Listen, I’m all for capitalism. But these car commercials at Christmas – what is up with that? Who is watching this commercial and deciding that is what you’re getting your spouse? Are they sitting on a couch made out of diamonds? Don’t they find that uncomfortable, a diamond couch? 

Worse, these car commercials make it look like the spouse is, like, totally psyched to get a new car. Yeah. No kidding. A December to Remember, they call it. You know what Liz would Remember about December if she woke up to a brand new $60,000 Lexus in the driveway with a bow on it? She would remember how her husband had hollowed out the kids’ college fund for a car that she didn’t need.

Commercials tell us that we deserve the best and that we can have it. And they are frighteningly persuasive. 

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My entire life, one of my great pet peeves has been the misuse of the word “literally.” You probably know what I’m talking about. When people misuse literally they are literally using it in the exact opposite way it is intended to be used –  i.e., your head did not literally explode when your first child was born. (Because gross.)

“Open a dictionary!” I would command those who would misuse literally. And one day my buddy (who had just made the outlandish claim that basketball star LeBron James was literally carrying his team on his back through the playoffs) retorted “You open a dictionary.”

So I pulled up Merriam-Webster on my phone. And staring right back at me was a new definition of literally, following the first formal definition:

Literally. Informal. Used for emphasis or to express strong feeling while not being literally true. (Gah!!)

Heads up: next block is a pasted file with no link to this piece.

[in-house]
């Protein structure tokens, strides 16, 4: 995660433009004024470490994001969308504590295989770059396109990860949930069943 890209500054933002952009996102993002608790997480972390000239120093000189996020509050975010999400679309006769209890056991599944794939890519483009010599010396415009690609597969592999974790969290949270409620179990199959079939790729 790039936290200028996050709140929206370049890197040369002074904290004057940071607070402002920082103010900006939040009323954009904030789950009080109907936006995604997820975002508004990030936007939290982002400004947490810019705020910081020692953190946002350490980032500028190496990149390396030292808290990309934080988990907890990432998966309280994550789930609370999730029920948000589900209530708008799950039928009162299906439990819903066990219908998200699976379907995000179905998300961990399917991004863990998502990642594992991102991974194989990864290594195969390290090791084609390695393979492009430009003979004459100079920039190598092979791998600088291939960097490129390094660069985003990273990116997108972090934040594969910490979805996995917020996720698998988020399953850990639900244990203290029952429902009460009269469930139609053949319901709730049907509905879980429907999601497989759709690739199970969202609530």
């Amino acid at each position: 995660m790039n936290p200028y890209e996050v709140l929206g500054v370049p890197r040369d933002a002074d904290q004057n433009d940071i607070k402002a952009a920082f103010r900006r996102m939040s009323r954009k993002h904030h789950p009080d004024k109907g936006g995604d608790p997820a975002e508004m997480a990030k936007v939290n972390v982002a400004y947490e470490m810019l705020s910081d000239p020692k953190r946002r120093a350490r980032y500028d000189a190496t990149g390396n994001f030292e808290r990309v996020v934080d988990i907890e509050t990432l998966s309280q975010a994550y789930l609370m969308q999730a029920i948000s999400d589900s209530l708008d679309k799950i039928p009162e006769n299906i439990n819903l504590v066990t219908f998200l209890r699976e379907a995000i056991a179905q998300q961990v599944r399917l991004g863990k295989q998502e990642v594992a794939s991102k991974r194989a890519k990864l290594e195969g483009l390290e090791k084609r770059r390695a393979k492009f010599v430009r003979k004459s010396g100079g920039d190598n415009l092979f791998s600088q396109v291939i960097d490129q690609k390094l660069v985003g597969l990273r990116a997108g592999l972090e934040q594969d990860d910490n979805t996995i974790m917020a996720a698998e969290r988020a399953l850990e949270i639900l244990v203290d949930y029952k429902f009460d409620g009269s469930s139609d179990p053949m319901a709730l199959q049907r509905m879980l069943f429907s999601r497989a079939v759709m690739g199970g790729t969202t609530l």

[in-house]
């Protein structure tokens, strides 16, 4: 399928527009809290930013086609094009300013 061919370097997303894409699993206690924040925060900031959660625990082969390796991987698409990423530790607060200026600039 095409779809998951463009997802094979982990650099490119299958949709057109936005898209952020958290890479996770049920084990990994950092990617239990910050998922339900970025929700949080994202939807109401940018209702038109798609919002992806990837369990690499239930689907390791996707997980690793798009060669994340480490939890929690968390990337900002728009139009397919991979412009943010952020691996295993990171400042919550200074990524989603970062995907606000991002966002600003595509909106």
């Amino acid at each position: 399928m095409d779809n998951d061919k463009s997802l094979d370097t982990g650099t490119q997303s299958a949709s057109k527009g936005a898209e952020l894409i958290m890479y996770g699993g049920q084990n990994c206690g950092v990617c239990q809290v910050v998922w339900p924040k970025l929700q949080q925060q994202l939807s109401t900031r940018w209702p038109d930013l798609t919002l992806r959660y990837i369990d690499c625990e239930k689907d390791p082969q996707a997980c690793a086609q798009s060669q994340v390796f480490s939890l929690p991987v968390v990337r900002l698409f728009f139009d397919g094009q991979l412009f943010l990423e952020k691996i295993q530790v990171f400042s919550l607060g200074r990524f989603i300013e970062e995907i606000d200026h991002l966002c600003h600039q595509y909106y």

I recall that moment now, as I have listened over the past weeks to one sexual predator after another – captured in the media spotlight like a jail breaker scaling a fence – express regret for “mistakes” made in how they have treated female colleagues.

So I have a new grammatical pet peeve, albeit one with higher stakes now.

That. Is. Not. The. Definition. Of. Mistake.

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There are millions of women sports fanatics. We know that. But I wanna talk to the fellas right now because I literally don’t even know many guys in our population who don’t Completely Lose Their Minds when it comes to their sports teams. Do you?

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I was in Stop and Shop last Saturday, perusing the aisle for honey – not the one shaped like a bear but the normal one – and I found myself slowing to a standstill. I was being blocked by an unattended shopping cart, abandoned in the middle of the aisle like a burned out Toyota in a zombie apocalypse.

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29 Nov 2017, by

Failure and Goose Poop

If you don’t know what goose poop looks like, lemme tell you something – it looks a whole lot like a mossy little rock. And you’re probably asking “Who cares what goose poop looks like?” But you’re only asking that because you weren’t the one skipping stones with your son and you weren’t the one who picked up goose poop with your bare hands. If you were, then I promise you, you’d be very interested in what goose poop looks like.

I was only picking up that goose poop in the first place because Liz and Finn were tossing stones into the lake. Lucy was next to them, picking what I assume were poison berries. I didn’t feel like picking poison berries with my daughter (though I did say “Try not to eat those poison berries!” so I feel like I did my job there). So stones it was.

I heard Finn and Liz talking as they threw. Or rather, I heard them pause, each with a stone in hand, look at each other, each say something, and then throw. I got closer to listen to them. (Which is probably why I was distracted and picking up goose poop instead of stones.)

What they were saying was pretty cool. They would name a thing that they wanted to get rid of, thoughts and fears they wanted out of their lives, and then hurl the stone into the lake.

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Copyright ©2012 Conor Grennan. Photos: Larry Closs.
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